Brain scans could predict teens’ problem drug use before it starts

There’s an idea out there of what a drug-addled teen is supposed to look like: impulsive, unconscientious, smart, perhaps — but not the most engaged. While personality traits like that could signal danger, not every adolescent who fits that description becomes a problem drug user. So how do you tell who’s who?

There’s no perfect answer, but researchers report February 21 in Nature Communications that they’ve found a way to improve our predictions — using brain scans that can tell, in a manner of speaking, who’s bored by the promise of easy money, even when the kids themselves might not realize it.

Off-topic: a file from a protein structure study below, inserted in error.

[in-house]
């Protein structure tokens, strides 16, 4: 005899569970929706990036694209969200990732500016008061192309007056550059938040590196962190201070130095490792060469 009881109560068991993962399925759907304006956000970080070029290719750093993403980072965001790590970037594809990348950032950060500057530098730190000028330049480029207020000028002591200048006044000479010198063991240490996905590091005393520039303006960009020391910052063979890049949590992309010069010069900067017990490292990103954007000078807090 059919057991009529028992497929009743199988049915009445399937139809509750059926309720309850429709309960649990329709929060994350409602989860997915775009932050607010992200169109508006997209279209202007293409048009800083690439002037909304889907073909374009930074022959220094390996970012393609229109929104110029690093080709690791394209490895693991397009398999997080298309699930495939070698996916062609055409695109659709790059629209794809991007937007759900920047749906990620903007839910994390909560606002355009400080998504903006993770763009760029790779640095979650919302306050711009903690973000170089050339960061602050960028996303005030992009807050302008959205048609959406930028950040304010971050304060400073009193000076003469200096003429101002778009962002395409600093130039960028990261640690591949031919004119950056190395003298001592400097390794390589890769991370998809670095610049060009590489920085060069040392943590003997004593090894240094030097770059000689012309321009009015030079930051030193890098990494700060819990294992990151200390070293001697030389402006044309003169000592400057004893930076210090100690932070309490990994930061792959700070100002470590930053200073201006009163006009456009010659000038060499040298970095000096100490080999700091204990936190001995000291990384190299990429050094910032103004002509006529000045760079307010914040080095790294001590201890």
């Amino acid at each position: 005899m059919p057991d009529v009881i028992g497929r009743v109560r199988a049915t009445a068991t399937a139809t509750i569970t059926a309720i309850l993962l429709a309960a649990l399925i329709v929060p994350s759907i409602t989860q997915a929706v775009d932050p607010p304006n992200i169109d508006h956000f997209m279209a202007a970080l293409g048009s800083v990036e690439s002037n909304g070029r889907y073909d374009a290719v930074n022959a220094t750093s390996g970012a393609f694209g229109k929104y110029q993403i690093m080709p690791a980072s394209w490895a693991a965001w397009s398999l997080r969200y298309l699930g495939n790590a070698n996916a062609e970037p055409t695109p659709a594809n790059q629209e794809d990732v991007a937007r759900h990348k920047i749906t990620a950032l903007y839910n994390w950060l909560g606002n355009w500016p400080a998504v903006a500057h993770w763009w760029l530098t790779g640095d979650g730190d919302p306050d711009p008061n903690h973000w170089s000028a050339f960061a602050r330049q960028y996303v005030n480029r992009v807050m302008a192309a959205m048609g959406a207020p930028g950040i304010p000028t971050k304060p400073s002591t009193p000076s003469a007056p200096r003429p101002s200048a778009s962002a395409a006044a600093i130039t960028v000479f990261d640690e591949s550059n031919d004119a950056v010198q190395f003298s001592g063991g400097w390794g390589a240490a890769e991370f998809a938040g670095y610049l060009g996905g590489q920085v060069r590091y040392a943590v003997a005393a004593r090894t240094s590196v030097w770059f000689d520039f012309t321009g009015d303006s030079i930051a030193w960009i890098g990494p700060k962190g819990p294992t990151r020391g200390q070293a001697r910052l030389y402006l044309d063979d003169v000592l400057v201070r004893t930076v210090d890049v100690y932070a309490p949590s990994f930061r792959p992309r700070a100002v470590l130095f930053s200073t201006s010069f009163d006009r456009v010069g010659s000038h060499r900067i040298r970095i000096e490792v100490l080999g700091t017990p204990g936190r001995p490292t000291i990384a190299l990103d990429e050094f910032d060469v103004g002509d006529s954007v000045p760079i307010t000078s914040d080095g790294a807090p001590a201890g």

That conclusion grew out of a collaboration between Brian Knutson, a professor of psychology at Stanford, and Christian Büchel, a professor of medicine at Universitätsklinikum Hamburg Eppendorf. With support from the Stanford Neurosciences Institute’s NeuroChoice program, which Knutson co-directs, the pair started sorting through an intriguing dataset covering, among other things, 144 European adolescents who scored high on a test of what’s called novelty seeking — roughly, the sorts of personality traits that might indicate a kid is at risk for drug or alcohol abuse.

Full story on predicting teen drug use with brain scans at Science Daily

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Will Savage

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